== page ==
High Liner lays off 14 percent of salaried workforce as part of "realignment" plan

High Liner Foods reported a significant drop in third-quarter sales, amounting to a USD 41.5 million (EUR 36.5 million) decrease compared to 2017. 

High Liner’s sales dropped from USD 282.7 million to 241.2 million (EUR 248.8 million to 212.3 million) in the third quarter. Gross profit decreased by USD 4.3 million (EUR 3.8 million) from USD 48.3 million to USD 44 million (EUR 42.5 million to 38.7 million). 

The Lunenburg, Nova Scotia, Canada-based company's earnings before interest, taxes, depreciation, and amortization (EBITDA) also decreased from USD 17.3 million to USD 14.2 million (EUR 15.2 million to 12.5 million), a difference of USD 3.1 million (EUR 2.7 million).

In a conference call on 8 November, High Liner CEO Rod Hepponstall was clear that the path to bring the company back to profitability would take time and significant effort. 

"Our disappointing third-quarter financial performance reflects challenges in both the external operating environment and our internal operations, and reinforces the need for action to realign the business and drive cost efficiencies," he said. "We started this process in July, shortly after I joined the company, focusing first on our executive realignment and have moved quickly to realign the rest of the organization.”

Falling sales have led High Liner to focus heavily on what Hepponstall has called a “realignment” plan, with emphasis on consolidating the roles currently split between the company’s locations in Canada and the United States. 

“It was immediately clear to me when joining the company that we needed to break down organizational silos,” Hepponstall said. “We have already realigned and organized our structure top to bottom.”

The reorganization has included significant layoffs totaling 14 percent of its workforce. Initially, that will incur a USD 4.5 million (EUR 3.9 million)  restructuring charge, but will in the long run result in USD 10 million (EUR 8.8 million) in savings.  

The “organizational realignment” is just the first step of the company’s five-point plan to shift back to profitability over the next 12 to 15 months. Hepponstall said the second step in the plan is “business simplification,” with a focus on reducing the company’s expansive product portfolio.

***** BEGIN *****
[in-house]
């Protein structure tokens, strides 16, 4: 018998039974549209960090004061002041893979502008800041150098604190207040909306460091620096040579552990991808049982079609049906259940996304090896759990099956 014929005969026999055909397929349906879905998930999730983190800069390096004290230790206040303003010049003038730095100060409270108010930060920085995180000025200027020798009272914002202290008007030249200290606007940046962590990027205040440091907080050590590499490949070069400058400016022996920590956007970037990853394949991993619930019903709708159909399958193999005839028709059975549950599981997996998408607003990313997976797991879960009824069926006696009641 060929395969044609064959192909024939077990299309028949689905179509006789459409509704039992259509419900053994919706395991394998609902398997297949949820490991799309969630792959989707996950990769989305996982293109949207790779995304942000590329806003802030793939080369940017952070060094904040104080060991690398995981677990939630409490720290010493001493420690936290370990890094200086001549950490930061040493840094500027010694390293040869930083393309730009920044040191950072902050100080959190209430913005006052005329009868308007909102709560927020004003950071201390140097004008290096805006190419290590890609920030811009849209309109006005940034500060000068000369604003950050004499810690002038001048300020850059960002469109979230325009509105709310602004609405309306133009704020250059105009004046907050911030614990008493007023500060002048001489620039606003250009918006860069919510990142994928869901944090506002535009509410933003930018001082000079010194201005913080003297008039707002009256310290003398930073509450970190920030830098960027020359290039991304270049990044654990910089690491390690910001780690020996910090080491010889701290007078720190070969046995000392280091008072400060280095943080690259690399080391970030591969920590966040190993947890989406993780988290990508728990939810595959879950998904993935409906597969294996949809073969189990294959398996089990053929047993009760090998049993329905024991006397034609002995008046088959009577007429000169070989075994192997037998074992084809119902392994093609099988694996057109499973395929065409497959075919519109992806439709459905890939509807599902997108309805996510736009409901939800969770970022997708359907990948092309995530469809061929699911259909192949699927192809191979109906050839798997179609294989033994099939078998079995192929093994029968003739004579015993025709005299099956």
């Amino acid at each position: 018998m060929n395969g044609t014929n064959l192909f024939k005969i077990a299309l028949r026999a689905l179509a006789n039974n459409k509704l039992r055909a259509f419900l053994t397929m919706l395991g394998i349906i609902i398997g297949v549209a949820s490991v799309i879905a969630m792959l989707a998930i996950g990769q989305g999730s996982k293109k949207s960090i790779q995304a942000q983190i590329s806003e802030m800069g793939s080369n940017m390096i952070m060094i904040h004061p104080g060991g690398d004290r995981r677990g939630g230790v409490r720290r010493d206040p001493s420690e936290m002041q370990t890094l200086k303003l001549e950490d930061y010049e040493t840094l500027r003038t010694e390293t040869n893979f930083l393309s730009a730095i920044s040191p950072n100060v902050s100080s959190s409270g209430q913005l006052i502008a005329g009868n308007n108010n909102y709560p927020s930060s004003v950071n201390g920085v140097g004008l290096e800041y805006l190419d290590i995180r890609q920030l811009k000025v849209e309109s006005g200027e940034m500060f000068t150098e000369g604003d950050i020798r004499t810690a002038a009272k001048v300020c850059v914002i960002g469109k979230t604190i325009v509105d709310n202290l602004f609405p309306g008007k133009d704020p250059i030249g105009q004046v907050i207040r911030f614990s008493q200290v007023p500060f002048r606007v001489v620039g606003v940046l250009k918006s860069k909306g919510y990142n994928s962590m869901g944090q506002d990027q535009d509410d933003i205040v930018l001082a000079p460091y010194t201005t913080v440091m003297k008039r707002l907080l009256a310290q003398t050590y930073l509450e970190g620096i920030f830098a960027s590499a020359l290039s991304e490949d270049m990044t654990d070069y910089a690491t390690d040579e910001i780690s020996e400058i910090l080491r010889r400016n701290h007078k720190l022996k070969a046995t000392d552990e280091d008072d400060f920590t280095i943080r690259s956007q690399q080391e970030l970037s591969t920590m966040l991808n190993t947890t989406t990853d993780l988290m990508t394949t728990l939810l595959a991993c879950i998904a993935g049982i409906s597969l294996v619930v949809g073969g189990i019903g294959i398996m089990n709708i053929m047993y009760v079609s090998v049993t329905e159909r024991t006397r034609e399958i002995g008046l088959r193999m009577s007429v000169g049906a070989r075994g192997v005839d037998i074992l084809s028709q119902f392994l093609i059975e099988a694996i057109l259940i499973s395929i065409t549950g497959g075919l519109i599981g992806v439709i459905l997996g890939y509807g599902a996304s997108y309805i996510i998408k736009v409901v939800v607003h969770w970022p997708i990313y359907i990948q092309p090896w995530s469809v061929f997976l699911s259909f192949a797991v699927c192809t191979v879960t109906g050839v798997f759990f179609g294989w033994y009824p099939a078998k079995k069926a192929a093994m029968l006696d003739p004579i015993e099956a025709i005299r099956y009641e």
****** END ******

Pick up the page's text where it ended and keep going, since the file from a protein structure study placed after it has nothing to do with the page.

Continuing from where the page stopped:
“Right now we offer in excess of 1,500 products across 30 species,” Hepponstall said.

The review of the portfolio will focus on profitable products and the elimination of underperforming products, but Hepponstall did not offer details on what’s on the chopping block.

The third part of the plan, according to High Liner, is “supply chain excellence.”

According to Hepponstall, that plan includes integrating the supply chain and creating “cross-border operating systems” in order to increase efficiency and reduce costs.

“As we take the complexity out of our business, we will take the pressure off of our supply chain,” he said. 

The fourth part of the plan is focused on the realignment of Rubicon Resources, a value-added frozen seafood company located in Lunenburg, Nova Scotia, Canada that High Liner acquired in 2017.

Initially, that acquisition benefited the company, but the loss of a lucrative contract with Sam’s Club led to decreased sales for the new acquisition. 

Despite the significant loss in sales by Rubicon, Hepponstall said the “rationale for acquiring Rubicon remains sound.”

“Now that our structure supports one High Liner Foods, it will be easier to align with Rubicon’s business processes,” he said. “Rubicon will become our shrimp center of excellence.”

The final point of High Liner’s plan aims at profitable organic growth via product innovation and “market leadership.”

“That work is already underway in earnest,” Hepponstall said.

The company plans to target 2020 as the first year the company will be back to profitability.

“We do expect that our current headwinds will continue in 2019," Hepponstall added.

Higher prices for the company’s main species, because of both supply and demand and the additional cost of tariffs imposed during the U.S.-China trade war, have done little to help the company. However, Hepponstall remained optimistic about the future of High Liner, citing growing consumer trends in seafood. 

“We see the market as a tremendous opportunity. We see seafood growing, we think it’s a healthy market for us,” he said. “The good news is that demand for seafood continues to be strong, and High Liner is well positioned to meet this demand.”


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